For easier internal reporting, you may want to group a set of related donate pages into one multilingual campaign. In this case, the "multilingual" campaign just allows the set of pages to be treated as one unit in the Reports tab (but not thermometers), and can be useful even if the pages involved aren't actually in multiple languages.

You can also accept donations in other currencies through PayPal. With PayPal, the user can donate in any currency that PayPal accepts, regardless of which account you choose as the Payment account. Read about Paypal's international donation support.

Currency Switcher (formerly known as Account Switcher)

You can include a link for each currency for which you have a Braintree account set up, by checking the Display Currency Switcher box on the Action basics screen. Users can select their desired currency and their donation will go through the corresponding account.

If you include the switcher on a page with a product, product orders may fail because products are associated with only one currency.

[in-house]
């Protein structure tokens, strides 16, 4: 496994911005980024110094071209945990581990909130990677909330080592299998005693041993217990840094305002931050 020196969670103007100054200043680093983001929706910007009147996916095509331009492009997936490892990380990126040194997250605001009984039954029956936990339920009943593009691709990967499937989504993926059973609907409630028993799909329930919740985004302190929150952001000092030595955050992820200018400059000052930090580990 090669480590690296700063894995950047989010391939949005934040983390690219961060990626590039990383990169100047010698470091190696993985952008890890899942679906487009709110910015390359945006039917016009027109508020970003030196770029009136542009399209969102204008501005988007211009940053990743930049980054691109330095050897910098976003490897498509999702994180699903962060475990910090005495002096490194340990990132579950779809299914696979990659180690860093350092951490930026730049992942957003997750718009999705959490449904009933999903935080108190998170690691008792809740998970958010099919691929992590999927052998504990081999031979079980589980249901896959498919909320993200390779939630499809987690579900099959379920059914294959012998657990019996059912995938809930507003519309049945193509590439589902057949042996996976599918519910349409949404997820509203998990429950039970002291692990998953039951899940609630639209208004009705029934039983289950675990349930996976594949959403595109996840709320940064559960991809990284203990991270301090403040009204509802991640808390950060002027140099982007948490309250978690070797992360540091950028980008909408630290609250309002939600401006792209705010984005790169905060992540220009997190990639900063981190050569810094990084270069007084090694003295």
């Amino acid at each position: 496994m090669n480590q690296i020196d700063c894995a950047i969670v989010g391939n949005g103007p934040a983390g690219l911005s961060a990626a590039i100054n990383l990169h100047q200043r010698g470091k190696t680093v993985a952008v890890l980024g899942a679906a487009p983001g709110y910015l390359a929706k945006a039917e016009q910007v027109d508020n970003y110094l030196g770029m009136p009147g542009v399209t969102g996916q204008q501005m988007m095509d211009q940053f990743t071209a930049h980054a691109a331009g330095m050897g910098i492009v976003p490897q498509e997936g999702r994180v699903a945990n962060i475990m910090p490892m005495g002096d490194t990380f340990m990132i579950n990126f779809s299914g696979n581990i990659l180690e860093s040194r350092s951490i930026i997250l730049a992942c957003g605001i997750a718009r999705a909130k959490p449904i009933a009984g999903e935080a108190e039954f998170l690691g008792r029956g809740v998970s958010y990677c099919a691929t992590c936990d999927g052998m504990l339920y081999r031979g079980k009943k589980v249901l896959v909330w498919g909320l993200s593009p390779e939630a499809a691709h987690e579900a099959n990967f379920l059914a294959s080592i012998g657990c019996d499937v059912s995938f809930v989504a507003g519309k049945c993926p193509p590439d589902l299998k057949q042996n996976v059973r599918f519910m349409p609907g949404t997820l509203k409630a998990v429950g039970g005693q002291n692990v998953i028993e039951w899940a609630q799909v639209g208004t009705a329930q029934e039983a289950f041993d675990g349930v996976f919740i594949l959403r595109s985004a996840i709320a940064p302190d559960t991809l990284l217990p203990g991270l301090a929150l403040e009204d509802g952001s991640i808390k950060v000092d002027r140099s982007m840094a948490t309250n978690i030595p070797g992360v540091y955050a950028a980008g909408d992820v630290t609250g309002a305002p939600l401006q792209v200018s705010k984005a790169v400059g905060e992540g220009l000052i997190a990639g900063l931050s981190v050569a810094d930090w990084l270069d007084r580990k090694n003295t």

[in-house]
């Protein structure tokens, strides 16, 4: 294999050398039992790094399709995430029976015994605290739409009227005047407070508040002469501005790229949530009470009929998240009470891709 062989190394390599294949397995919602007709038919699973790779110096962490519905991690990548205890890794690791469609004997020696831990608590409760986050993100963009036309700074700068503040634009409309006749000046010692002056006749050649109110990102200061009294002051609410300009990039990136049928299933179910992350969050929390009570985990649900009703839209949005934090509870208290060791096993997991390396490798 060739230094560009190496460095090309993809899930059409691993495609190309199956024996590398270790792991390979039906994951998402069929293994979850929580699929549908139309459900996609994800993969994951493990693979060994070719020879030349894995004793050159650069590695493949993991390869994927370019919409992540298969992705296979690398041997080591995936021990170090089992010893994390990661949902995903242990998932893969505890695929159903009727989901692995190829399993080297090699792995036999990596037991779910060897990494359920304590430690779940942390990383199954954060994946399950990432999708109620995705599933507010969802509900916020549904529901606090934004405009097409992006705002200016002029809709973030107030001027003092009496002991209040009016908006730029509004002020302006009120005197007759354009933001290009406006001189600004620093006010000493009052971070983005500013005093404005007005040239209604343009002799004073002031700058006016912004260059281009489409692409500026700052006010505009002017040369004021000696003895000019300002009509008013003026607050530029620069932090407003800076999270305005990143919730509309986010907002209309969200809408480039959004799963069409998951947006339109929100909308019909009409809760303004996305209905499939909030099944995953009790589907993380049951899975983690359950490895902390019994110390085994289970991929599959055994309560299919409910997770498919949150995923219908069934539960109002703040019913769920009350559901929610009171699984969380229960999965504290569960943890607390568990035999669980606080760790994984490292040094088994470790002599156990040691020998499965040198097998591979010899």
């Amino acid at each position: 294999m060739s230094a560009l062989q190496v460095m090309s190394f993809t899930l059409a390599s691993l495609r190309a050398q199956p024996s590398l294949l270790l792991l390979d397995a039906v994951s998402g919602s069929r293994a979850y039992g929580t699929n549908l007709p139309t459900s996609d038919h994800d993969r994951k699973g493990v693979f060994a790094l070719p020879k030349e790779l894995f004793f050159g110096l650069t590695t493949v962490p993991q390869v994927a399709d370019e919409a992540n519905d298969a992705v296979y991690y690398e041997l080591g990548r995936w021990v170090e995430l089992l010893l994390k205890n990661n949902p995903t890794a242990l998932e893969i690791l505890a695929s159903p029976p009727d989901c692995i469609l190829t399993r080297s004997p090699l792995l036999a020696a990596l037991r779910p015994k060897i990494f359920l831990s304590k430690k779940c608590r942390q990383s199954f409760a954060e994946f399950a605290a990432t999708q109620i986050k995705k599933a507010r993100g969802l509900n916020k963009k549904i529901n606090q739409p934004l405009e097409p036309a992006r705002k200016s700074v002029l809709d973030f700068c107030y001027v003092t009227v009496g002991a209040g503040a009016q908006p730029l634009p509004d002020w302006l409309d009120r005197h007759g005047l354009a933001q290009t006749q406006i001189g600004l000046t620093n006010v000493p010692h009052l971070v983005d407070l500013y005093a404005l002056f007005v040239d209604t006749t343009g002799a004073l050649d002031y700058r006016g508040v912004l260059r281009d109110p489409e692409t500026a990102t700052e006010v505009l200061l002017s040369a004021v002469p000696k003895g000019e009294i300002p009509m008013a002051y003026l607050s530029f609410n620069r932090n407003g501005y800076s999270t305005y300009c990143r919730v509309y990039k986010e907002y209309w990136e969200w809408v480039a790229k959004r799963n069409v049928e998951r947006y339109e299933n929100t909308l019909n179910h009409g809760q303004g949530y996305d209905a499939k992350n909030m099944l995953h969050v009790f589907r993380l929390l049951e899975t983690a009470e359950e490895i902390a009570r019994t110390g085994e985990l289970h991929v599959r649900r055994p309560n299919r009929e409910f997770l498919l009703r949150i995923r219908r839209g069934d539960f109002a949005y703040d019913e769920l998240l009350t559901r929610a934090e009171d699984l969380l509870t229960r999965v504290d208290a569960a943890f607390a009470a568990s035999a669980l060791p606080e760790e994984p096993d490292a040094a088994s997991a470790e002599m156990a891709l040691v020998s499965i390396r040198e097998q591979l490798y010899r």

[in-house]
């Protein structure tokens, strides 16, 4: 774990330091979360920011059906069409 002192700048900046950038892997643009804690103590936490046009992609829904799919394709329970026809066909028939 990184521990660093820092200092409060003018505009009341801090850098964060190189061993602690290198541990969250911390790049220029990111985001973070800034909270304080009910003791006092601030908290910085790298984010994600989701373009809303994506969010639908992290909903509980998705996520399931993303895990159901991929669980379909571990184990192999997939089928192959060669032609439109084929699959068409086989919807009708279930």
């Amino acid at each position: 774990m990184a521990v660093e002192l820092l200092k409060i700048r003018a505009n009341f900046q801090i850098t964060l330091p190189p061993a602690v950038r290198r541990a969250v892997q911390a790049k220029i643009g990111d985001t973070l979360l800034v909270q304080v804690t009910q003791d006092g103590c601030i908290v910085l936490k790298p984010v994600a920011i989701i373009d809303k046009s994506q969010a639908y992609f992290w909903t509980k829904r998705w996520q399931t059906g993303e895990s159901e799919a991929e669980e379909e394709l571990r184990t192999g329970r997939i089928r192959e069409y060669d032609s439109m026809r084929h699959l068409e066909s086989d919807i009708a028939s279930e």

If you check the box, but don't see the links on your donation page, you may be using an old templateset that doesn't support this functionality.

Templateset Changes

Templatesets created before the multicurrency feature was rolled out will need updates.

  • Orders and related objects now have an 'amt' property you can use in templates automatically write out a currency prefix: '{{ order.amt }}' can replace the old '${{ }}'.
  • Raw numeric amounts can be prefixed by '{{ page.currency_sym }}'.
  • For action notifications, you can send staff a rough conversion of the order amount into dollars using '{{ order.total_converted }}'.